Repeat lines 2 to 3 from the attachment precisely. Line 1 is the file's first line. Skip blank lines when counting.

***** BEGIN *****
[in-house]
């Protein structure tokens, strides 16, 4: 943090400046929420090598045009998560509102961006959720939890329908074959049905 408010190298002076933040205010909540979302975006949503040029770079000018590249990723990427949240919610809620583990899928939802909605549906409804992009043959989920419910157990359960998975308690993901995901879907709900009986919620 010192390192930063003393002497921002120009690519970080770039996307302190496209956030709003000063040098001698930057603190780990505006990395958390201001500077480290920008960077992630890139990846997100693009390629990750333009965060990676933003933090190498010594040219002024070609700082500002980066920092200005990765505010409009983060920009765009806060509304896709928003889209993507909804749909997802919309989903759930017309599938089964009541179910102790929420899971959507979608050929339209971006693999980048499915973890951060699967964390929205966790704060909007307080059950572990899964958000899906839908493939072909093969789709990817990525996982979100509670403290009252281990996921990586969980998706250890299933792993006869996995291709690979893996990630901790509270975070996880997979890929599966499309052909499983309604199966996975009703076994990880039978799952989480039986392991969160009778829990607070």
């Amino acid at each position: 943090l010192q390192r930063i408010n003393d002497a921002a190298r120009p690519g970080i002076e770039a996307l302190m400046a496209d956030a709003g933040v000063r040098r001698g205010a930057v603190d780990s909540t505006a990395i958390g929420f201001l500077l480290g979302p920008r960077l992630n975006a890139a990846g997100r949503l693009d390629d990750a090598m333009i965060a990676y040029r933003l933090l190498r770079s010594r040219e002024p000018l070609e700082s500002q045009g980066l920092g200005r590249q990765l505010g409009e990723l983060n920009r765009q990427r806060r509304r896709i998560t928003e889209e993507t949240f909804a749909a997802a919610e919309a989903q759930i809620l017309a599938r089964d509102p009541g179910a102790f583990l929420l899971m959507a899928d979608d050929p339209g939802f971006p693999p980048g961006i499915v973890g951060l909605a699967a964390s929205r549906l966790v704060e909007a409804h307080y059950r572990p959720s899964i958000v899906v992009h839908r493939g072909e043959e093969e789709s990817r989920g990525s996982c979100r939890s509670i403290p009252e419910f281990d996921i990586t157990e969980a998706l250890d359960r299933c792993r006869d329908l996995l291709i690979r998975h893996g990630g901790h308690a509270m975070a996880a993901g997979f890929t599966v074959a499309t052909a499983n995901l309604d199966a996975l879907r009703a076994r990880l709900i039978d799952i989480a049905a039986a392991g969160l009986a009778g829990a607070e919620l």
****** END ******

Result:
């Protein structure tokens, strides 16, 4: 943090400046929420090598045009998560509102961006959720939890329908074959049905 408010190298002076933040205010909540979302975006949503040029770079000018590249990723990427949240919610809620583990899928939802909605549906409804992009043959989920419910157990359960998975308690993901995901879907709900009986919620 010192390192930063003393002497921002120009690519970080770039996307302190496209956030709003000063040098001698930057603190780990505006990395958390201001500077480290920008960077992630890139990846997100693009390629990750333009965060990676933003933090190498010594040219002024070609700082500002980066920092200005990765505010409009983060920009765009806060509304896709928003889209993507909804749909997802919309989903759930017309599938089964009541179910102790929420899971959507979608050929339209971006693999980048499915973890951060699967964390929205966790704060909007307080059950572990899964958000899906839908493939072909093969789709990817990525996982979100509670403290009252281990996921990586969980998706250890299933792993006869996995291709690979893996990630901790509270975070996880997979890929599966499309052909499983309604199966996975009703076994990880039978799952989480039986392991969160009778829990607070």
């Amino acid at each position: 943090l010192q390192r930063i408010n003393d002497a921002a190298r120009p690519g970080i002076e770039a996307l302190m400046a496209d956030a709003g933040v000063r040098r001698g205010a930057v603190d780990s909540t505006a990395i958390g929420f201001l500077l480290g979302p920008r960077l992630n975006a890139a990846g997100r949503l693009d390629d990750a090598m333009i965060a990676y040029r933003l933090l190498r770079s010594r040219e002024p000018l070609e700082s500002q045009g980066l920092g200005r590249q990765l505010g409009e990723l983060n920009r765009q990427r806060r509304r896709i998560t928003e889209e993507t949240f909804a749909a997802a919610e919309a989903q759930i809620l017309a599938r089964d509102p009541g179910a102790f583990l929420l899971m959507a899928d979608d050929p339209g939802f971006p693999p980048g961006i499915v973890g951060l909605a699967a964390s929205r549906l966790v704060e909007a409804h307080y059950r572990p959720s899964i958000v899906v992009h839908r493939g072909e043959e093969e789709s990817r989920g990525s996982c979100r939890s509670i403290p009252e419910f281990d996921i990586t157990e969980a998706l250890d359960r299933c792993r006869d329908l996995l291709i690979r998975h893996g990630g901790h308690a509270m975070a996880a993901g997979f890929t599966v074959a499309t052909a499983n995901l309604d199966a996975l879907r009703a076994r990880l709900i039978d799952i989480a049905a039986a392991g969160l009986a009778g829990a607070e919620l």